Gillian Dooley

Gillian Dooley reviews 'The Mountain' by Drusilla Modjeska

Gillian Dooley
Tuesday, 24 April 2012

Papua New Guinea doesn’t loom large in Australian literature. As Nicholas Jose says, our ‘writers have not much looked in that direction for material or inspiration’. Drusilla Modjeska is thus entering relatively new territory for Australian fiction with an ambitious epic set in PNG. It is also a new venture for her: Poppy (1990), her only previous ‘novel’, won two non-fictio ...

Andrew Relph: Not Drowning, Reading

Gillian Dooley
Monday, 27 February 2012

Autobiography through books

Gillian Dooley

 

Not Drowning, Reading
by Andrew Relph
Fremantle Press, $24.95 pb, 184 pp, 9781921696800

 

‘Perhaps,’ Andrew Relph muses, ‘some people love reading but don’t require it.’ Relph is a psychot ...

A treacherous beauty pervades Chandani Lokugé’s third novel, a tragic story of loss and squandered love. Chris Foscari, owner of a rarefied specialist bookshop in Melbourne and son of an Italian father and an Australian mother, is married to the outrageously beautiful Sri Lankan Uma, whom he met when she was studying in Melbourne. They have a teenage son, Arjuna, who is also blessed with unu ...

Any novel by Andrew McGahan is likely to be a surprise, if you know his previous work, but if you were to approach this book knowing nothing about the author, there would be little about it to disturb your expectations. The cover, with its heraldic design against a marine backdrop, immediately signals its genre, and the maps on the endpapers, showing McGahan’s imagined geography of a place ca ...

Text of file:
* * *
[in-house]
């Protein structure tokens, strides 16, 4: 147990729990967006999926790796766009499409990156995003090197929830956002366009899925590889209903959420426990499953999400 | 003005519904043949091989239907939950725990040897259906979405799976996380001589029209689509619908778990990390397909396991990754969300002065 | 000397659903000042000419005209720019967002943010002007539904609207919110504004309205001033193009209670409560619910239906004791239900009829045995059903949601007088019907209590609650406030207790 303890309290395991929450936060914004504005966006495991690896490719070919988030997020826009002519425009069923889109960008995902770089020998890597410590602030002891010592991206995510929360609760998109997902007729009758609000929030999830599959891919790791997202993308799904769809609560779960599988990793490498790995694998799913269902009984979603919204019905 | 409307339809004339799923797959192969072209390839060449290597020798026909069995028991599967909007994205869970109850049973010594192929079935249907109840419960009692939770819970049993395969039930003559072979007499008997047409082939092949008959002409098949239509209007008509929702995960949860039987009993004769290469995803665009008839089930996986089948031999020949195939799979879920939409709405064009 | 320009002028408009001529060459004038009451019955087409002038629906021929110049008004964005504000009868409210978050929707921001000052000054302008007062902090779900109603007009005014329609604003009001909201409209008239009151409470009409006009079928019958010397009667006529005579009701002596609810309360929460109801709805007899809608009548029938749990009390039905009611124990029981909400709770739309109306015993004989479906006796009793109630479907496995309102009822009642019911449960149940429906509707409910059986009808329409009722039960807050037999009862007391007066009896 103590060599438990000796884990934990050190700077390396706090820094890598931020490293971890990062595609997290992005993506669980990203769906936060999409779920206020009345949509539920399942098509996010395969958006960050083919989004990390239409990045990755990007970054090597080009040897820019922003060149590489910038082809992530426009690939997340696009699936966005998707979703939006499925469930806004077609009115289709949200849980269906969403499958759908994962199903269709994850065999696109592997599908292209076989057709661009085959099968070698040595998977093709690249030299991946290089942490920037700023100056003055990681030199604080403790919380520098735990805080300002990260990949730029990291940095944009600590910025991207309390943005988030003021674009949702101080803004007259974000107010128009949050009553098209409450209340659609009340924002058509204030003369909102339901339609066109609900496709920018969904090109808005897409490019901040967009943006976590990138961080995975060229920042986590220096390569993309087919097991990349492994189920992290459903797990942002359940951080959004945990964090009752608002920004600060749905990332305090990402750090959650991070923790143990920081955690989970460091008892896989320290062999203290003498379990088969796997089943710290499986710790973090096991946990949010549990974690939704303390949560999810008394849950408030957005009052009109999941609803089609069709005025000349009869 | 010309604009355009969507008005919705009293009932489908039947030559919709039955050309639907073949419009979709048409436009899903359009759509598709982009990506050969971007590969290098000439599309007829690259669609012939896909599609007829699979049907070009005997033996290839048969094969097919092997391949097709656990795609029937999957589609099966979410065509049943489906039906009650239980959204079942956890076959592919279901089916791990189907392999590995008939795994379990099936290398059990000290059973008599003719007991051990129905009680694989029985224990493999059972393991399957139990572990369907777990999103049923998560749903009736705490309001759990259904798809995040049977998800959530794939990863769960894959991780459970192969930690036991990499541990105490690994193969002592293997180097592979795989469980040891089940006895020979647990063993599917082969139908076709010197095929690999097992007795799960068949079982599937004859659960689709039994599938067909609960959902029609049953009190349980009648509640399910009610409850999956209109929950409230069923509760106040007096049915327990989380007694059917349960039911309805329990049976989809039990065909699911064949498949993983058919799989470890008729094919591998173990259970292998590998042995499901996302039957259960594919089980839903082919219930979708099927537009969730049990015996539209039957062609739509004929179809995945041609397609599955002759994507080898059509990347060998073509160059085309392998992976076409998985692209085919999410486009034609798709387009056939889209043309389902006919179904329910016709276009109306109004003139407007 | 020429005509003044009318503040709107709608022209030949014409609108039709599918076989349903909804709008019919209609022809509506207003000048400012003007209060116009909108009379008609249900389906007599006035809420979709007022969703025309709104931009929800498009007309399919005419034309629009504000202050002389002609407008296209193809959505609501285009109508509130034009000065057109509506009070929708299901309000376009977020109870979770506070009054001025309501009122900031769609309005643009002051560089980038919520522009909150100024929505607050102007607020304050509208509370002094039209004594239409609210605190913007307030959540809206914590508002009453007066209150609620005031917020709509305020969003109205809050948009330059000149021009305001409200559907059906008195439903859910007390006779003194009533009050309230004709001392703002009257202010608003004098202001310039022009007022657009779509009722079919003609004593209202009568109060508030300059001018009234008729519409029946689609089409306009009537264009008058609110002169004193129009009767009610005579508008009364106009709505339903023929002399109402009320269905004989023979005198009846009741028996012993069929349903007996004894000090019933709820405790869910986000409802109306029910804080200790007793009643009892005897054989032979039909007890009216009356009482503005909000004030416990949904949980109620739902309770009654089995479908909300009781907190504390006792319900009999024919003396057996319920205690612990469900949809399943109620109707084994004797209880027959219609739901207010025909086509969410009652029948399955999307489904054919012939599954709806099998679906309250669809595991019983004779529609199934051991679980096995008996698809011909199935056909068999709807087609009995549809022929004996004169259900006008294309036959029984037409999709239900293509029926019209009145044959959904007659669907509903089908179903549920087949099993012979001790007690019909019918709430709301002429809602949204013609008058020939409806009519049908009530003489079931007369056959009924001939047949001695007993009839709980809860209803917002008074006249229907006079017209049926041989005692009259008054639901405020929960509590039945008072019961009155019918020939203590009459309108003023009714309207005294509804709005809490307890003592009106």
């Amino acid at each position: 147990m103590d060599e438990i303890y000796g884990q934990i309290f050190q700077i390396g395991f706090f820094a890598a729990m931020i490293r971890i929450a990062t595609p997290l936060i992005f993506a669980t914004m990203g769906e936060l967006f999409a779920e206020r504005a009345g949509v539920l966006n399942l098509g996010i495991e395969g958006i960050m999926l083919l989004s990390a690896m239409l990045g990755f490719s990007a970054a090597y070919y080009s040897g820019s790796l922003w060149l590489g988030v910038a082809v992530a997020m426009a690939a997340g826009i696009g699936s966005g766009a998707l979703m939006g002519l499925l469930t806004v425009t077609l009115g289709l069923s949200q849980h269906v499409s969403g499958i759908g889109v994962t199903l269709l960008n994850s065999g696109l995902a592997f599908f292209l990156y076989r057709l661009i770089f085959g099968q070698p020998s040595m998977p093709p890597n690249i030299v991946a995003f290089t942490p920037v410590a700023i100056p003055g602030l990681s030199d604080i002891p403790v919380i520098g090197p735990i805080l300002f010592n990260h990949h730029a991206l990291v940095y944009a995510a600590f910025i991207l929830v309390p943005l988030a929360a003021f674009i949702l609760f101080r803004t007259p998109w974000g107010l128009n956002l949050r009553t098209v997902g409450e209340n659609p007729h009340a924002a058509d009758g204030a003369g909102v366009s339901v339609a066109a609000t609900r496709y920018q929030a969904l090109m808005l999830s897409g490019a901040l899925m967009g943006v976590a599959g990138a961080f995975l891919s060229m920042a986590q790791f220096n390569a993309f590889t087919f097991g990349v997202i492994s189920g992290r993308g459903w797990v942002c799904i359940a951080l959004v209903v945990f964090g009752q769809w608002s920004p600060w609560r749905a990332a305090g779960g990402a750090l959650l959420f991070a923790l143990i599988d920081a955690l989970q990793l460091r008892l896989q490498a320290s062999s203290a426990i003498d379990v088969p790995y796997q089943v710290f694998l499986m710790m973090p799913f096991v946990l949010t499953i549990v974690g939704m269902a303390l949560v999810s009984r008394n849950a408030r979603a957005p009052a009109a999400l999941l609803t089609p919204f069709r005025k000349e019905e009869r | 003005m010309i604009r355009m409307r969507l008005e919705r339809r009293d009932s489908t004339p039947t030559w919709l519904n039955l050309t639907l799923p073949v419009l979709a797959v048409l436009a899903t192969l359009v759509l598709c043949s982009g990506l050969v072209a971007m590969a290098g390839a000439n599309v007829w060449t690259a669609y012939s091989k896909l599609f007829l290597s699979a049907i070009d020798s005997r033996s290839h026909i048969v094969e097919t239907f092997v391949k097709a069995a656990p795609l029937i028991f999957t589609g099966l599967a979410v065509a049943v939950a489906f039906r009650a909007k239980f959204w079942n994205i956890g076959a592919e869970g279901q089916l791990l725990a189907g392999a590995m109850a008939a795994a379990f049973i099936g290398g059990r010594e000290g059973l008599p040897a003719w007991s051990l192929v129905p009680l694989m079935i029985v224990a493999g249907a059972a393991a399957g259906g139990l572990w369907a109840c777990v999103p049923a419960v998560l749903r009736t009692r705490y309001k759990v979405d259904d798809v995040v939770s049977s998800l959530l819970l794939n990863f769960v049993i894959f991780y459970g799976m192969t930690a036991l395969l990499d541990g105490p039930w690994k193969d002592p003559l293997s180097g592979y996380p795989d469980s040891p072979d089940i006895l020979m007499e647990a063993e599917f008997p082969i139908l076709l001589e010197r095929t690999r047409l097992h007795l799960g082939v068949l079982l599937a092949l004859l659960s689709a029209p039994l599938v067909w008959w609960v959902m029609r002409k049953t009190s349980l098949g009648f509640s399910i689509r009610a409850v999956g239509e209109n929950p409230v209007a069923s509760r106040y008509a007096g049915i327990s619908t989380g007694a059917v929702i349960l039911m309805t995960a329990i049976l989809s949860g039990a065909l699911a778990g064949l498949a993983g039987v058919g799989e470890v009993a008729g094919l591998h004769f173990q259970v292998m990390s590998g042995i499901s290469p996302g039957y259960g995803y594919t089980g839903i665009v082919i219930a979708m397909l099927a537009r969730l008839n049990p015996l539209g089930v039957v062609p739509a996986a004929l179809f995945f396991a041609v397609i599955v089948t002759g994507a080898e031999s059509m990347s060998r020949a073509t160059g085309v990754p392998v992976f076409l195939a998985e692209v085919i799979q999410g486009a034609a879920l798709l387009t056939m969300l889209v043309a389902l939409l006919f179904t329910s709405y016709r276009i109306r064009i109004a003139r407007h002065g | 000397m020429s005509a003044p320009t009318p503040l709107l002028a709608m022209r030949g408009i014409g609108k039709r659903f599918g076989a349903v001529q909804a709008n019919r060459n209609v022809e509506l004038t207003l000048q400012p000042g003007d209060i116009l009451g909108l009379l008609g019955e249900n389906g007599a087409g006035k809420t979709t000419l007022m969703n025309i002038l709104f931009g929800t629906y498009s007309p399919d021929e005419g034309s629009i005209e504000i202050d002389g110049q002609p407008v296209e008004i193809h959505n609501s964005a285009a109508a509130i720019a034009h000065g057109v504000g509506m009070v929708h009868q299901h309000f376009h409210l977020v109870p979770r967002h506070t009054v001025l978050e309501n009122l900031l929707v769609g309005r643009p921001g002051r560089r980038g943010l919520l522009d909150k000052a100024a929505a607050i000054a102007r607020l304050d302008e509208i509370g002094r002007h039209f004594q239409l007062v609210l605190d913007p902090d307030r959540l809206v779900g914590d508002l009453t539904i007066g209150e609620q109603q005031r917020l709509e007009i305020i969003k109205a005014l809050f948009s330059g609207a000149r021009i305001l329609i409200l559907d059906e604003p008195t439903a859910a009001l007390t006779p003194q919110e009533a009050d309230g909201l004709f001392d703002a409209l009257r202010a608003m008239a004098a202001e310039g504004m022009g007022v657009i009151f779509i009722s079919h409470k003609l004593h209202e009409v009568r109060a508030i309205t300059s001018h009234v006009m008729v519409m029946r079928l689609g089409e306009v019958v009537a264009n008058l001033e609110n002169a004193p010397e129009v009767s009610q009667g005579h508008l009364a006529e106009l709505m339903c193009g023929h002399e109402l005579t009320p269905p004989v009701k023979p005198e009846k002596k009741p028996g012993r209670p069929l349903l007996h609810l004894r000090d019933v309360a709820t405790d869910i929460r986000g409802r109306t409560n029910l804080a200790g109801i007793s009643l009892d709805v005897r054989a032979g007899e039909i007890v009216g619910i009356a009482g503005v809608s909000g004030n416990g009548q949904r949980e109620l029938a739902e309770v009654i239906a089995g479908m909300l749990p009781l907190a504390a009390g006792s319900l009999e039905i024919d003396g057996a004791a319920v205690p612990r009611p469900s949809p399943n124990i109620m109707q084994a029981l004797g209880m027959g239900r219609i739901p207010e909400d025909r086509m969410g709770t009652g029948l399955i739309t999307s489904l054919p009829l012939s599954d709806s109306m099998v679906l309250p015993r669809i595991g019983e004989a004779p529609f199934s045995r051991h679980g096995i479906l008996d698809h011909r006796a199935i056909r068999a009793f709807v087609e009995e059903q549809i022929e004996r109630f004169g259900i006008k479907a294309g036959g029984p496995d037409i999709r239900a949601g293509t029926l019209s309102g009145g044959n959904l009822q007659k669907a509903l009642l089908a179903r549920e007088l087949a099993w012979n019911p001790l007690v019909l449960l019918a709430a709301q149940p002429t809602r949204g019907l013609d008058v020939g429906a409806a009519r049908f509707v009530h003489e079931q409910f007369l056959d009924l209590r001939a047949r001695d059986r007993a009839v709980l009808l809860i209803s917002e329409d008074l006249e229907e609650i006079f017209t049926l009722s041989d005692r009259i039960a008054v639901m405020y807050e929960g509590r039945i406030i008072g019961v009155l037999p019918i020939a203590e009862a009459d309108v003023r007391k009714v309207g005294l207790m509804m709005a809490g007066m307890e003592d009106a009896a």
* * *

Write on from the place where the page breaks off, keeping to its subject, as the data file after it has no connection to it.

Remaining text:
Gillian Dooley reviews 'Foal's Bread' by Gillian Mears

Gillian Dooley
Tuesday, 25 October 2011

Gillian Mears has been to death’s door and back. Her wonderful essay ‘Alive in Ant and Bee’ (2007) recounts the journey and the exquisite pleasures of her life as a survivor. Writing has taken a back seat, understandably, over the past decade or so. There has been a short story collection, A Map of the Gardens (2002), but a novel from Mears is quite an event, sixteen years after ...

Jackie French, a prolific author, is best known for her children’s books, with variations on historical themes clearly something of a specialty. A Waltz for Matilda, which seems to be aimed at a broader market, builds on the premise that the Jolly Swagman of Banjo Paterson’s song is not alone. His twelve-year-old daughter, Matilda, is with him and witne ...

Mandy Sayer has been winning awards since the start of her career more than twenty years ago. Her first novel, Mood Indigo (1990), a pacy, absorbing account of a remarkable and rackety childhood, bagged the Vogel in 1989. Its autobiographical origins become clear when read in conjunction with her memoir Velocity (2005), which covers Sayer’s early ...

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